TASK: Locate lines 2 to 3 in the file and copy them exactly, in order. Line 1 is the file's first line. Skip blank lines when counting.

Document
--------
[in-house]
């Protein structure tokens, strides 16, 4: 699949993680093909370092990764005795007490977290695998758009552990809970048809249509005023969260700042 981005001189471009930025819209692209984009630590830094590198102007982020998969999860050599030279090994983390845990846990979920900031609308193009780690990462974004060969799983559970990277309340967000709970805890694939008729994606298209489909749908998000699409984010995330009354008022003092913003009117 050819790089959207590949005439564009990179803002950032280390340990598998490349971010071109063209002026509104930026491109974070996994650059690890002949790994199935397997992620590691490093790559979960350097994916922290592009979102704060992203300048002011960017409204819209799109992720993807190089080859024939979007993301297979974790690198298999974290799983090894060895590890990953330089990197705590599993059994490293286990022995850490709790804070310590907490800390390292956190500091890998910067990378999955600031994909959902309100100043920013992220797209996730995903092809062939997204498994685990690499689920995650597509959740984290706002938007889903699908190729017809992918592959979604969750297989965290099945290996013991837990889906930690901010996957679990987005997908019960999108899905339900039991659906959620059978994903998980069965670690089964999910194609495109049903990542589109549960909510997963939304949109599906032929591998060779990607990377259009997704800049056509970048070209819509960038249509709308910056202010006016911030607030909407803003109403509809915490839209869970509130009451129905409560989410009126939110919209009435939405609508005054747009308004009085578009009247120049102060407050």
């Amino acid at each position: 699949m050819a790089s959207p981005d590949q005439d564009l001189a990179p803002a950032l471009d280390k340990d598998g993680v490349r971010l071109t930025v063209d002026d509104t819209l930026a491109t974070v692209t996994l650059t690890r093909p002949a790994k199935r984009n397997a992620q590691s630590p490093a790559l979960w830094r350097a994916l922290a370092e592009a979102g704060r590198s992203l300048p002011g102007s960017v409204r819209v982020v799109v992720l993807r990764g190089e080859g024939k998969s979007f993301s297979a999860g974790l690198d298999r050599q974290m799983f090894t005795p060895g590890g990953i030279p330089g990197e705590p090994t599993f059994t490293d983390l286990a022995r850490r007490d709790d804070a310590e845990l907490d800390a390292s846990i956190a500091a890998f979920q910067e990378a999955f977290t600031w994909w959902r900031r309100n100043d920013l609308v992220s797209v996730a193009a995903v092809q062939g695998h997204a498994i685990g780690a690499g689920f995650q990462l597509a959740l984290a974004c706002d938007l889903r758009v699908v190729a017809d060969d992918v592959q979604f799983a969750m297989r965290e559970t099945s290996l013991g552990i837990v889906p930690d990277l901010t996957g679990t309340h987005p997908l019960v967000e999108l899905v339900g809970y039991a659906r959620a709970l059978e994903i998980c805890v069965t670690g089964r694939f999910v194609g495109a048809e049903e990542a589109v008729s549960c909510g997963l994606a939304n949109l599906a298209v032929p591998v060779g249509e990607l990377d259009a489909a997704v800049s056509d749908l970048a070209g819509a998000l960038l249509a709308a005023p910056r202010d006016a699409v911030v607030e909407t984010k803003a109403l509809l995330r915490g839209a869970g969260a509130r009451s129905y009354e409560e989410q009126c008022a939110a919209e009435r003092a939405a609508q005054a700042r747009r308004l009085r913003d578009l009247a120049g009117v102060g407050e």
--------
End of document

């Protein structure tokens, strides 16, 4: 699949993680093909370092990764005795007490977290695998758009552990809970048809249509005023969260700042 981005001189471009930025819209692209984009630590830094590198102007982020998969999860050599030279090994983390845990846990979920900031609308193009780690990462974004060969799983559970990277309340967000709970805890694939008729994606298209489909749908998000699409984010995330009354008022003092913003009117 050819790089959207590949005439564009990179803002950032280390340990598998490349971010071109063209002026509104930026491109974070996994650059690890002949790994199935397997992620590691490093790559979960350097994916922290592009979102704060992203300048002011960017409204819209799109992720993807190089080859024939979007993301297979974790690198298999974290799983090894060895590890990953330089990197705590599993059994490293286990022995850490709790804070310590907490800390390292956190500091890998910067990378999955600031994909959902309100100043920013992220797209996730995903092809062939997204498994685990690499689920995650597509959740984290706002938007889903699908190729017809992918592959979604969750297989965290099945290996013991837990889906930690901010996957679990987005997908019960999108899905339900039991659906959620059978994903998980069965670690089964999910194609495109049903990542589109549960909510997963939304949109599906032929591998060779990607990377259009997704800049056509970048070209819509960038249509709308910056202010006016911030607030909407803003109403509809915490839209869970509130009451129905409560989410009126939110919209009435939405609508005054747009308004009085578009009247120049102060407050």
């Amino acid at each position: 699949m050819a790089s959207p981005d590949q005439d564009l001189a990179p803002a950032l471009d280390k340990d598998g993680v490349r971010l071109t930025v063209d002026d509104t819209l930026a491109t974070v692209t996994l650059t690890r093909p002949a790994k199935r984009n397997a992620q590691s630590p490093a790559l979960w830094r350097a994916l922290a370092e592009a979102g704060r590198s992203l300048p002011g102007s960017v409204r819209v982020v799109v992720l993807r990764g190089e080859g024939k998969s979007f993301s297979a999860g974790l690198d298999r050599q974290m799983f090894t005795p060895g590890g990953i030279p330089g990197e705590p090994t599993f059994t490293d983390l286990a022995r850490r007490d709790d804070a310590e845990l907490d800390a390292s846990i956190a500091a890998f979920q910067e990378a999955f977290t600031w994909w959902r900031r309100n100043d920013l609308v992220s797209v996730a193009a995903v092809q062939g695998h997204a498994i685990g780690a690499g689920f995650q990462l597509a959740l984290a974004c706002d938007l889903r758009v699908v190729a017809d060969d992918v592959q979604f799983a969750m297989r965290e559970t099945s290996l013991g552990i837990v889906p930690d990277l901010t996957g679990t309340h987005p997908l019960v967000e999108l899905v339900g809970y039991a659906r959620a709970l059978e994903i998980c805890v069965t670690g089964r694939f999910v194609g495109a048809e049903e990542a589109v008729s549960c909510g997963l994606a939304n949109l599906a298209v032929p591998v060779g249509e990607l990377d259009a489909a997704v800049s056509d749908l970048a070209g819509a998000l960038l249509a709308a005023p910056r202010d006016a699409v911030v607030e909407t984010k803003a109403l509809l995330r915490g839209a869970g969260a509130r009451s129905y009354e409560e989410q009126c008022a939110a919209e009435r003092a939405a609508q005054a700042r747009r308004l009085r913003d578009l009247a120049g009117v102060g407050e």